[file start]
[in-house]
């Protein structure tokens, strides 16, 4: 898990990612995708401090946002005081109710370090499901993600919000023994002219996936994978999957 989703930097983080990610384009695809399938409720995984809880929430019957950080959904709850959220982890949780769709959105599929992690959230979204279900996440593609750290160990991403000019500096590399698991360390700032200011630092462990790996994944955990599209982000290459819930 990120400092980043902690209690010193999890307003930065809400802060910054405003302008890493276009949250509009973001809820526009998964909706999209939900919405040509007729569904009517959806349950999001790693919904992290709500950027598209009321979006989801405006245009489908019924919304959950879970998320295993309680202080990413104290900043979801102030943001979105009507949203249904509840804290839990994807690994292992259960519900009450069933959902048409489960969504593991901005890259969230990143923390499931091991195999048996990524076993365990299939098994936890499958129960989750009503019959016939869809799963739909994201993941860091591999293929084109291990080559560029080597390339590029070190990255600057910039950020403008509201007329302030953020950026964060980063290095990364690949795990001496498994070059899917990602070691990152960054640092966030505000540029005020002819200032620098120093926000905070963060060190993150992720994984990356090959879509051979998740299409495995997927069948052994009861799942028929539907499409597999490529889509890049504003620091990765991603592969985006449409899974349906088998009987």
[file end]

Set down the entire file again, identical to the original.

[in-house]
């Protein structure tokens, strides 16, 4: 898990990612995708401090946002005081109710370090499901993600919000023994002219996936994978999957 989703930097983080990610384009695809399938409720995984809880929430019957950080959904709850959220982890949780769709959105599929992690959230979204279900996440593609750290160990991403000019500096590399698991360390700032200011630092462990790996994944955990599209982000290459819930 990120400092980043902690209690010193999890307003930065809400802060910054405003302008890493276009949250509009973001809820526009998964909706999209939900919405040509007729569904009517959806349950999001790693919904992290709500950027598209009321979006989801405006245009489908019924919304959950879970998320295993309680202080990413104290900043979801102030943001979105009507949203249904509840804290839990994807690994292992259960519900009450069933959902048409489960969504593991901005890259969230990143923390499931091991195999048996990524076993365990299939098994936890499958129960989750009503019959016939869809799963739909994201993941860091591999293929084109291990080559560029080597390339590029070190990255600057910039950020403008509201007329302030953020950026964060980063290095990364690949795990001496498994070059899917990602070691990152960054640092966030505000540029005020002819200032620098120093926000905070963060060190993150992720994984990356090959879509051979998740299409495995997927069948052994009861799942028929539907499409597999490529889509890049504003620091990765991603592969985006449409899974349906088998009987």